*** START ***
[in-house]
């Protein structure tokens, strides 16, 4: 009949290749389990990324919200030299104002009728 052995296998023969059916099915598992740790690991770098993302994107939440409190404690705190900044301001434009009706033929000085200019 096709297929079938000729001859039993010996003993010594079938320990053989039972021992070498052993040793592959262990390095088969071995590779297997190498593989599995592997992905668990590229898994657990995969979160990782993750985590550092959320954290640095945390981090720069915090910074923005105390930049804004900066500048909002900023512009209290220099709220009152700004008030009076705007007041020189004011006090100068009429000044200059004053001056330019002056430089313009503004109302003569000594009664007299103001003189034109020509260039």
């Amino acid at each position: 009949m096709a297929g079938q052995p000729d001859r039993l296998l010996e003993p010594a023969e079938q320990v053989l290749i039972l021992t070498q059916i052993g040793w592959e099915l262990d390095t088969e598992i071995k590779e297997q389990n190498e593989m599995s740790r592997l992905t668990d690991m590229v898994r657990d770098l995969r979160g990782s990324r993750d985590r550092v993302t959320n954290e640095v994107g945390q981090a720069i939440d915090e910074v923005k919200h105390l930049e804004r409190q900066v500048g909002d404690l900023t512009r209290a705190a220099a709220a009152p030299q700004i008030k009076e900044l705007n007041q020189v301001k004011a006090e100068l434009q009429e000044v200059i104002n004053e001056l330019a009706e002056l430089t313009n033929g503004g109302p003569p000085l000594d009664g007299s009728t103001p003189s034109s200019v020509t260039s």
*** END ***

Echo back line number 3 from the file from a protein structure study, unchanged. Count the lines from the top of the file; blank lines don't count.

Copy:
């Amino acid at each position: 009949m096709a297929g079938q052995p000729d001859r039993l296998l010996e003993p010594a023969e079938q320990v053989l290749i039972l021992t070498q059916i052993g040793w592959e099915l262990d390095t088969e598992i071995k590779e297997q389990n190498e593989m599995s740790r592997l992905t668990d690991m590229v898994r657990d770098l995969r979160g990782s990324r993750d985590r550092v993302t959320n954290e640095v994107g945390q981090a720069i939440d915090e910074v923005k919200h105390l930049e804004r409190q900066v500048g909002d404690l900023t512009r209290a705190a220099a709220a009152p030299q700004i008030k009076e900044l705007n007041q020189v301001k004011a006090e100068l434009q009429e000044v200059i104002n004053e001056l330019a009706e002056l430089t313009n033929g503004g109302p003569p000085l000594d009664g007299s009728t103001p003189s034109s200019v020509t260039s």